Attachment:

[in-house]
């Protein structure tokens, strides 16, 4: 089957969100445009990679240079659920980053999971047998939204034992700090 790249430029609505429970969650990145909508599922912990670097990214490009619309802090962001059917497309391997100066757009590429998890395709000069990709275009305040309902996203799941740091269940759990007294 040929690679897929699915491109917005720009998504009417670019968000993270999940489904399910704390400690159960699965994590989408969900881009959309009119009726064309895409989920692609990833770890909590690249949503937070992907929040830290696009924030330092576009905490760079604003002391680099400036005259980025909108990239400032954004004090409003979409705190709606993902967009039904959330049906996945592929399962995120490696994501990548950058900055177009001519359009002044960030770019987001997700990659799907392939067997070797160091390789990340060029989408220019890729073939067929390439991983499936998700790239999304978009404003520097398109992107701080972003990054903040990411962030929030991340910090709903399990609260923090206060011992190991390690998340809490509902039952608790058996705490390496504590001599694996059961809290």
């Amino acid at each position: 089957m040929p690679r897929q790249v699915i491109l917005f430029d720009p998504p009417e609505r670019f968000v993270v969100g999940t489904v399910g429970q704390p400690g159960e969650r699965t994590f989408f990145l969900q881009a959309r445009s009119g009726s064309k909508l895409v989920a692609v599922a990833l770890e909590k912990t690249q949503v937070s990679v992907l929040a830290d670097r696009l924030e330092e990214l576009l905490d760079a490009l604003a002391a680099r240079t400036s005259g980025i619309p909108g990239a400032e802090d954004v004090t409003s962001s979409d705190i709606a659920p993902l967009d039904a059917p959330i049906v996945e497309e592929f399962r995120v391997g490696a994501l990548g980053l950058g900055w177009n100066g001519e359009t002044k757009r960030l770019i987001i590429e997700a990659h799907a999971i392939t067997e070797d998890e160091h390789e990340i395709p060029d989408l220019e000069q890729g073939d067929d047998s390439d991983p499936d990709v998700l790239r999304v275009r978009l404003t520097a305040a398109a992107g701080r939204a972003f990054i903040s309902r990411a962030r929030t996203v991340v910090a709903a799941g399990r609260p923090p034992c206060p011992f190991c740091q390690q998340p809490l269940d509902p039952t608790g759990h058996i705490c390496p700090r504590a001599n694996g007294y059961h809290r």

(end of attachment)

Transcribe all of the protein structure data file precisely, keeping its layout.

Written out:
[in-house]
């Protein structure tokens, strides 16, 4: 089957969100445009990679240079659920980053999971047998939204034992700090 790249430029609505429970969650990145909508599922912990670097990214490009619309802090962001059917497309391997100066757009590429998890395709000069990709275009305040309902996203799941740091269940759990007294 040929690679897929699915491109917005720009998504009417670019968000993270999940489904399910704390400690159960699965994590989408969900881009959309009119009726064309895409989920692609990833770890909590690249949503937070992907929040830290696009924030330092576009905490760079604003002391680099400036005259980025909108990239400032954004004090409003979409705190709606993902967009039904959330049906996945592929399962995120490696994501990548950058900055177009001519359009002044960030770019987001997700990659799907392939067997070797160091390789990340060029989408220019890729073939067929390439991983499936998700790239999304978009404003520097398109992107701080972003990054903040990411962030929030991340910090709903399990609260923090206060011992190991390690998340809490509902039952608790058996705490390496504590001599694996059961809290």
């Amino acid at each position: 089957m040929p690679r897929q790249v699915i491109l917005f430029d720009p998504p009417e609505r670019f968000v993270v969100g999940t489904v399910g429970q704390p400690g159960e969650r699965t994590f989408f990145l969900q881009a959309r445009s009119g009726s064309k909508l895409v989920a692609v599922a990833l770890e909590k912990t690249q949503v937070s990679v992907l929040a830290d670097r696009l924030e330092e990214l576009l905490d760079a490009l604003a002391a680099r240079t400036s005259g980025i619309p909108g990239a400032e802090d954004v004090t409003s962001s979409d705190i709606a659920p993902l967009d039904a059917p959330i049906v996945e497309e592929f399962r995120v391997g490696a994501l990548g980053l950058g900055w177009n100066g001519e359009t002044k757009r960030l770019i987001i590429e997700a990659h799907a999971i392939t067997e070797d998890e160091h390789e990340i395709p060029d989408l220019e000069q890729g073939d067929d047998s390439d991983p499936d990709v998700l790239r999304v275009r978009l404003t520097a305040a398109a992107g701080r939204a972003f990054i903040s309902r990411a962030r929030t996203v991340v910090a709903a799941g399990r609260p923090p034992c206060p011992f190991c740091q390690q998340p809490l269940d509902p039952t608790g759990h058996i705490c390496p700090r504590a001599n694996g007294y059961h809290r």